Winding Down the School Year

Winding down after the school year. Three things teachers can do in the summer.
Congratulations, Teachers! Summer is upon us, and we’ve survived 180 days of craziness. Now what? If you’re anything like me, you cannot and will not sit around all summer. Sure, you say you will. And you certainly will try, but after about a week you might find yourself going a bit stir crazy. Here are three different productive activities you can enjoy right now!

  1. Reflect. How did your year go? What did you love? What could you do without? How would you like next year to go? Start journaling! Reflect on your experiences and brainstorm your upcoming school year. Bringing your ideas to life will substantially assist you when going back to school. I challenge you to keep an ongoing journal entry to think about what you want your classroom and curriculum to look like in the upcoming school year!
  2. Research. Changing your lesson plans is intimidating once you find your comfort zone. Use this time to broaden your horizon, hello Pinterest! I have quite a few different boards for your viewing pleasure. You can also read new novels, test new experiments, and practice new activities! The more fun you find for your future students, the more positive your year is likely to be. If you are in the planning mood, I have some great back-to-school resources available in my store. I also wrote a blog post about my curriculum for the first six weeks of the school year.
  3. RELAX! You deserve it. How do you relax best? Find a new way to do it. Look at your local businesses for summer deals and always ask about teacher discounts! Use your time off to treat yourself and find a new hobby! As for me, I am going to relax by hiking the local hills!
Winding down after the school year. Three things teachers can do in the summer.

These aren’t your typical ‘R’’s, but teaching isn’t a typical career! We are so lucky to do what we do, I hope you all can find some time for yourself this summer!  

Winding down after the school year. Three things teachers can do in the summer.

5 EdTech Sites Every English Teacher Should Use

5 EdTech Sites that Every English Teacher Should Use
As more and more schools integrate technology into the classroom, the need for high-quality, effective EdTech sites increases. Last year I taught my first year in a 1:1 classroom; every student had access to a Chromebook. It was wonderful. Between using several of my SMARTePlans digital lessons for Google Drive and various EdTech sites, teaching in a 1:1 classroom significantly reduced the amount of paper I used in the classroom.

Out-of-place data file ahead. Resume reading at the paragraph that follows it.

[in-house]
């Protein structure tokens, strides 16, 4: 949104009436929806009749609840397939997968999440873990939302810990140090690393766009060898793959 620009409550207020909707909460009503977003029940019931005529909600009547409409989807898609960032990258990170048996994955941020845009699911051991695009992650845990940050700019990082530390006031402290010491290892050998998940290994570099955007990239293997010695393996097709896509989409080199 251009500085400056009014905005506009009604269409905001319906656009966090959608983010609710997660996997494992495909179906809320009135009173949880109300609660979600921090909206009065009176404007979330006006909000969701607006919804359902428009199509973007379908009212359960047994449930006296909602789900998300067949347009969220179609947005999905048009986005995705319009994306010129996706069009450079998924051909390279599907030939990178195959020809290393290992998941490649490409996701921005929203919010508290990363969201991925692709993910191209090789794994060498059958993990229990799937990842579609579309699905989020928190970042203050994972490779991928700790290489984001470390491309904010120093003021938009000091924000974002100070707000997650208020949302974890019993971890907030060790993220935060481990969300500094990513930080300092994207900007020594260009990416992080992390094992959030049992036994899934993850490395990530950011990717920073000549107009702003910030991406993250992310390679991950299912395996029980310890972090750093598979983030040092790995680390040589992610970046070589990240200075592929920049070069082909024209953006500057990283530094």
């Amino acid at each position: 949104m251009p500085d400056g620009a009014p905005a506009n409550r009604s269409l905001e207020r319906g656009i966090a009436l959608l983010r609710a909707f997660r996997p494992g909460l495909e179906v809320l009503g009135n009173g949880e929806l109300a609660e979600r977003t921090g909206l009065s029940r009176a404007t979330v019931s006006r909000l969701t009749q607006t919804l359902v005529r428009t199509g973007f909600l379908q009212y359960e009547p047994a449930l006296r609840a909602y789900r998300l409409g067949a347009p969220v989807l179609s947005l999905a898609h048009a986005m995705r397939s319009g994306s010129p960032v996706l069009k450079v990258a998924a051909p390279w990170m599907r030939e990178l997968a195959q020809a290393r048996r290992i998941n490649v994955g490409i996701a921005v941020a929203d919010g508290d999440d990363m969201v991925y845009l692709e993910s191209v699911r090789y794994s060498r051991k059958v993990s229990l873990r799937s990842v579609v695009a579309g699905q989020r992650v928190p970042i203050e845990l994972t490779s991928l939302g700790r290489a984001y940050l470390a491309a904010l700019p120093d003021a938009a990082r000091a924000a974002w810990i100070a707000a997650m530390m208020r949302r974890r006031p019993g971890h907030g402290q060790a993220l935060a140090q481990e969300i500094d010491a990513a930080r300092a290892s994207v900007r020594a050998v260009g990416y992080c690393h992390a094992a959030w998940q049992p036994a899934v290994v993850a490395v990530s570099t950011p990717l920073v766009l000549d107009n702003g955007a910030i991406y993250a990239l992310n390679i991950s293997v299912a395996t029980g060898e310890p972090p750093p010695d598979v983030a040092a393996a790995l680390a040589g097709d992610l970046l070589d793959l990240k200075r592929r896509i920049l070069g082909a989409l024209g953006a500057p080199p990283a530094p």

However, teachers do not need to teach in a 1:1 classroom to use SMARTePlans resources or implement these EdTech sites into their classroom. In fact, I utilized the computer lab and assigned a few activities, including my Research Paper Writing Unit and my Character Analysis Interactive Notebook, and used a couple of these sites before transitioning to a 1:1 classroom.

Whether you are teaching in a 1:1 classroom or if you are only able to get into the computer lab once in a while, here is my list of the top 5 EdTech sites for secondary English teachers.

1. Turnitin.com
I cannot emphasize how much I love Turnitin.com. I use it for every major piece of writing that I have my students submit. Turnitin.com is a plagiarism checker. Students submit their papers to the site, and it automatically crawls over each student’s paper while scanning for evidence of plagiarism. It even checks for plagiarism within your class. However, I don’t only use Turnitin.com for its plagiarism-checking abilities. I also use it as a teaching tool. I have my students upload their first drafts on the site, and then they can check their originality reports to see how they can improve their papers. Turnitin.com also has a peer review function that provides students with a way to electronically peer edit papers.

For writing instruction, check out my Ultimate Writing Bundle. It is filled with many different writing lessons and assignments.

2. Vocabulary.com